TULSA, Okla. (AP) — The attorney for an Illinois man accused in a failed plot to firebomb dozens of northeast Oklahoma churches wants a federal judge to order a mental evaluation before going to trial.
The four-page request filed this week in Tulsa federal court suggests 24-year-old Gregory Arthur Weiler II of Elk Grove Village, Ill., has been hospitalized numerous times over the past five years for various mental health issues, public defender Stephen Greubel wrote.
"(Weiler) has been diagnosed with depression disorder, bipolar disorder, post-traumatic stress disorder and borderline personality disorder," Greubel claims in the court motion, echoing concerns Weiler's family initially had after Weiler was arrested in October. "He has not taken prescribed medications for his conditions since 2010."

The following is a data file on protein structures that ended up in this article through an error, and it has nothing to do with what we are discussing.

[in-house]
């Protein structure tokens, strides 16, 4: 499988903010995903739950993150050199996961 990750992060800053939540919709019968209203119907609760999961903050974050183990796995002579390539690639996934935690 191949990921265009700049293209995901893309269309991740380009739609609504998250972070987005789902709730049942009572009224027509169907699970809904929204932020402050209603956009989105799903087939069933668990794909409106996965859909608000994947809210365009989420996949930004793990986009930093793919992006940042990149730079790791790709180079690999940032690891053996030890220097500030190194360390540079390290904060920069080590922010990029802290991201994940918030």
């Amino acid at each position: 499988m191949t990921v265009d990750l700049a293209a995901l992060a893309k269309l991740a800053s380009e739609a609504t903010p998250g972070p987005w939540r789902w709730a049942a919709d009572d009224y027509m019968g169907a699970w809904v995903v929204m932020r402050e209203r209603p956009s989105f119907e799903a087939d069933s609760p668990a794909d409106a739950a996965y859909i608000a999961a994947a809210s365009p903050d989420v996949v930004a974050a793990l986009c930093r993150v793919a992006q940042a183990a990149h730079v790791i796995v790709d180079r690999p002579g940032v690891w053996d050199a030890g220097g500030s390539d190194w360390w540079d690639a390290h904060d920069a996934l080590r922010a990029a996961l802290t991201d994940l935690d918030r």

Weiler is accused of planning to destroy 48 churches in northeastern Oklahoma and preparing to launch the attacks from a tiny motel he was holed up in near Interstate 44 in Miami, Okla.
Greubel and a Weiler family representative did not immediately return calls seeking comment Thursday.
The request comes a week after Weiler was transferred from state custody in Miami, Okla., to federal custody in Tulsa because of the nature of his alleged crimes.
A federal grand jury indictment charges Weiler with one count of possessing an unregistered, destructive device, which is punishable by up to 10 years in prison and a fine of up to $250,000. He has pleaded not guilty.
A previous evaluation ordered while Weiler was in state custody found him mentally fit to stand trial.
Federal prosecutors said Thursday they don't object to a new test.
"If a defendant I'm prosecuting has concerns, or his lawyer has concerns, about his mental competency, that's certainly something we want to flesh out before we go forward," Assistant U.S. Attorney Matthew Cyran said Thursday.
Investigators say they searched Weiler's motel room after two apartment maintenance men found a duffel bag in a trash bin behind the motel that contained bomb-making materials, such as bottles and a gas can. Authorities say they discovered instructions on how to make Molotov cocktails and hand-drawn sketches of the churches targeted.